Dinner WITH MOM! – Pinot Gris, Chardonnay, and Chianti with Pesto Pasta, Sautéed Squash, and Olive Crackers

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This week, my sweet mother and I enjoyed a meal together. (EXTRA CREDIT?) I was in Tulsa for an interview at Oklahoma State University College of Osteopathic Medicine (EEEK) so I figured we would make a nice meal together. We haven’t had a meal together since we were in Europe at the beginning of August!

For this meal, I prepared Rosemary Triscuits with pesto mozzarella and pitted assorted Greek olives for an appetizer. The pasta dish was whole grain rotini with pesto, crushed pine nuts, and parmesan cheese, with a side of butter-sautéed zucchini and yellow squash with red pepper flakes. All of these dishes were delicious!


Franzia – Chardonnay – There is not much information about this wine on the box – $15.99

Winemaker Review: A crisp wine with a clean finish. Semi-dry and medium bodied. Serve chilled. Complements chicken, simple pastas and seafood.

La Crema Monterey – Pinot Gris – Monterey, California, United States – 2014 – $20.99

Critic Review: Chipped chalk, wet stone, lime spritz, nectarine flesh and grapefruit pith show on the fairly light nose of this easy-drinking wine. The palate shows an intriguing texture, with apple and pear skins that evolve toward fleshier peach tropicality as the sip lingers.

Bernardino – Chianti – Arezzo, Italy – 2014 – $15.99

Critic Review: This blend of 90% Sangiovese, 5% Canaiolo and 5% Malvasia Nera offers ripe black plum and black tea scents. The firm palate displays black currant and clove flavor, supported by clenching tannins.


This Chianti is from Arezzo, Italy when I studied abroad in 2016. I didn’t realize until I was eating this meal that this wine was not meant to be aged 4 years like it did… When I initially purchased this wine I thought I would keep it and drink it on a special occasion some day when it has had time to mature fully… But this wine is meant to be drunk immediately. Oh well, now I know in the future that most wines shouldn’t be old!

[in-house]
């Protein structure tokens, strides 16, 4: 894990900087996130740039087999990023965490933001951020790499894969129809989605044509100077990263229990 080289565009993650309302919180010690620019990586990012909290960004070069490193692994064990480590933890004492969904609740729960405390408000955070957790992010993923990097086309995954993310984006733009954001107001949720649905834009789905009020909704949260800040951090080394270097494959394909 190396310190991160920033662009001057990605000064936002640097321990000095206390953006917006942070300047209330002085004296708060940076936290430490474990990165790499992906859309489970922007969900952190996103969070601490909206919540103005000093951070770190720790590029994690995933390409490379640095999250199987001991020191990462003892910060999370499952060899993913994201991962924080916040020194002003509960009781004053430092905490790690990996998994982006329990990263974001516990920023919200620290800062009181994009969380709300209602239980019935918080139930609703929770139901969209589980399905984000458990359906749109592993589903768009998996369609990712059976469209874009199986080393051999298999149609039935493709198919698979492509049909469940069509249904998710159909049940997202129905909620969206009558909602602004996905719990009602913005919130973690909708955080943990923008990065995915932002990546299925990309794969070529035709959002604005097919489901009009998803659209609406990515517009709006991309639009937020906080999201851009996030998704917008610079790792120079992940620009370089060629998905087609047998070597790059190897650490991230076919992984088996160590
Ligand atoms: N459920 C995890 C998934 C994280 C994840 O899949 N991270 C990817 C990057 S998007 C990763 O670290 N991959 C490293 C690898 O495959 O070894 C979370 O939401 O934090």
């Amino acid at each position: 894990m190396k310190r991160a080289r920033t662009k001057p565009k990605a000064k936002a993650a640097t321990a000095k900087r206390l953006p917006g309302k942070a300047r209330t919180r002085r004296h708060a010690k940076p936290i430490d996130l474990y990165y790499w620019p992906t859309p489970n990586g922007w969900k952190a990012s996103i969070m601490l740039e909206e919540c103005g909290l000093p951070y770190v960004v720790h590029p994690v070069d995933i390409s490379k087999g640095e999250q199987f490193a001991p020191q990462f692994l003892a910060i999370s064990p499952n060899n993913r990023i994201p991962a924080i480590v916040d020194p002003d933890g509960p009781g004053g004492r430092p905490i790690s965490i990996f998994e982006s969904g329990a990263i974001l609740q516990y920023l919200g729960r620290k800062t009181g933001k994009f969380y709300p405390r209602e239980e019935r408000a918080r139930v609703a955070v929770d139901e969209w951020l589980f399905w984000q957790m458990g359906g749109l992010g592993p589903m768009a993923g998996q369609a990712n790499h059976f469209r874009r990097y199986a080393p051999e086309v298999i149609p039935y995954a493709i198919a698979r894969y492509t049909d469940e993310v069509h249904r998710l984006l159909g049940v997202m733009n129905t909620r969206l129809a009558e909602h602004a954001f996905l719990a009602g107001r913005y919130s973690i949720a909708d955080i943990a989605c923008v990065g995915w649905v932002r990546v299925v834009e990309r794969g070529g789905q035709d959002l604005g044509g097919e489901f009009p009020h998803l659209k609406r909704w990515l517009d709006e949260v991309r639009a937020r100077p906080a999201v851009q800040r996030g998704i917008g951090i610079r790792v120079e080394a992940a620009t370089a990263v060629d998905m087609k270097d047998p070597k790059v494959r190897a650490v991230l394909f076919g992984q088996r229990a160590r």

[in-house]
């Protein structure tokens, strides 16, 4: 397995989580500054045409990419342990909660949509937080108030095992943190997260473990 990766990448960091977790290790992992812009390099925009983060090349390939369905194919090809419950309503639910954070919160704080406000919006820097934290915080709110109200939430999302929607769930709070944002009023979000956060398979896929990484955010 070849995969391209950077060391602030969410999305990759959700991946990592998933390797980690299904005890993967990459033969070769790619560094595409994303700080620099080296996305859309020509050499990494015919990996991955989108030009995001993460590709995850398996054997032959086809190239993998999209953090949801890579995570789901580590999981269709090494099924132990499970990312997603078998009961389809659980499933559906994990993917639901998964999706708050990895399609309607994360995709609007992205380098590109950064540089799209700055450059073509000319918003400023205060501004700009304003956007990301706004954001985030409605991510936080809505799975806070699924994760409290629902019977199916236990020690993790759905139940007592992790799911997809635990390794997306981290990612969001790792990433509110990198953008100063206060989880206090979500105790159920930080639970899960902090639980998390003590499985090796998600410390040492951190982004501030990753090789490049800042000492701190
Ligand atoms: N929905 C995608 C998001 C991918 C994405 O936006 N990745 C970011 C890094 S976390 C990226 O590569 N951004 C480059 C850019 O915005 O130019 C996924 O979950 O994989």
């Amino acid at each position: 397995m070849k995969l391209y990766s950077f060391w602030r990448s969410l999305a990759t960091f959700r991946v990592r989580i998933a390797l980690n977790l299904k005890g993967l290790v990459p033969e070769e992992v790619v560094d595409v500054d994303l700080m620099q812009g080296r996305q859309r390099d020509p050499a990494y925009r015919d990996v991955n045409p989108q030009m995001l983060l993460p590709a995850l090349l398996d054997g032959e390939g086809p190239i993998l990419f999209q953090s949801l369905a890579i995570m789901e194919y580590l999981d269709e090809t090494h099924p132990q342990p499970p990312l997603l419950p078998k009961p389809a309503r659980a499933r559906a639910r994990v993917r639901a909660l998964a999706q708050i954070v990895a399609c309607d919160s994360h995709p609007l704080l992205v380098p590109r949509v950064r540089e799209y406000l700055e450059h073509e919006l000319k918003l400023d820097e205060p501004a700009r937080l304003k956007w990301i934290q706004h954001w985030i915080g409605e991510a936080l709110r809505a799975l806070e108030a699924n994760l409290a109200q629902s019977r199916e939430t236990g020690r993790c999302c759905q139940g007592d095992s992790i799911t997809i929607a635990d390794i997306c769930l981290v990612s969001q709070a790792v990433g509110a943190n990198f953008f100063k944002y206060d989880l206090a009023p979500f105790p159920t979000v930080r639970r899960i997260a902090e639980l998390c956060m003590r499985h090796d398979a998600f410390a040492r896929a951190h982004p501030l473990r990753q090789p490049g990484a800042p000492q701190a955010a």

This Chianti was very low in tannins and had a slightly sour aftertaste. It kind of reminds me of stomach bile, like when a bad wine makes it way back up – if you know what I mean. Not a fan… I remember liking it a lot more when I tasted it at the vineyard in Italy. However, I didn’t have a refined pallet at that point (and I still don’t), so what do I know? I can sense the red berries, though, and slight spice. The Chardonnay was citric and refreshing. My mother says it was buttery and mellow with notes of apricot. She has been drinking Franzia Chardonnay for as long as I have known what wine is, and I spent much of high school stealing glasses from the box. It’s funny that we are now discussing what might be the worst wine brand ever made, and for school. Finally, the Pinot Gris was a gift from my mother’s friend and was very nice! The winemaker’s descriptors were comically odd – chipped chalk, wet stone, “tropicality” (not a real word, by the way). I liked the crispness of this wine and the clear pear flavors detected throughout. There was a sharp acidity to it, kind of like lemon but also grapefruit. I liked this Pinot Gris more than the last one I had! La Crema is a good quality wine and is worth the price.

The crackers paired best with the Chianti. They were very VERY salty and oily with a small hint of spice from the rosemary, which paired well with the acidic bile taste of the wine to make the bile taste disappear and the sweetness come out. The Chardonnay was too crisp for it, and I think a sweeter wine would be more appropriate. The Pinot Gris was similarly gross with the acidity of the wine. The sautéed squash was slightly spicy because of the red pepper flakes, so it also went well with the Chianti! It brought out the spice in the wine and complemented it nicely, rather than competing for flavor attention. The Chardonnay and Pinot Gris also went decently well with it, but the spice competed with the acids in these wines and made it harsh on the back of the throat. It felt a little hard to choke down, but the beginning flavors were tasty. With the Chardonnay, the buttery flavors compounded on the buttery flavors in the squash and was very smooth. The Pinot Gris was more harsh throughout because it lacked those buttery flavors. Finally, the pesto pasta was tastiest with the Chardonnay, because the acidic flavors were able to cut through the saltiness but the buttery flavors mellowed it out and made it blend well. If I were to choose one wine for this meal, I would choose Chianti, however. The Chianti brought a level of sweetness to the meal that I would not have gotten otherwise. Overall a delicious meal!


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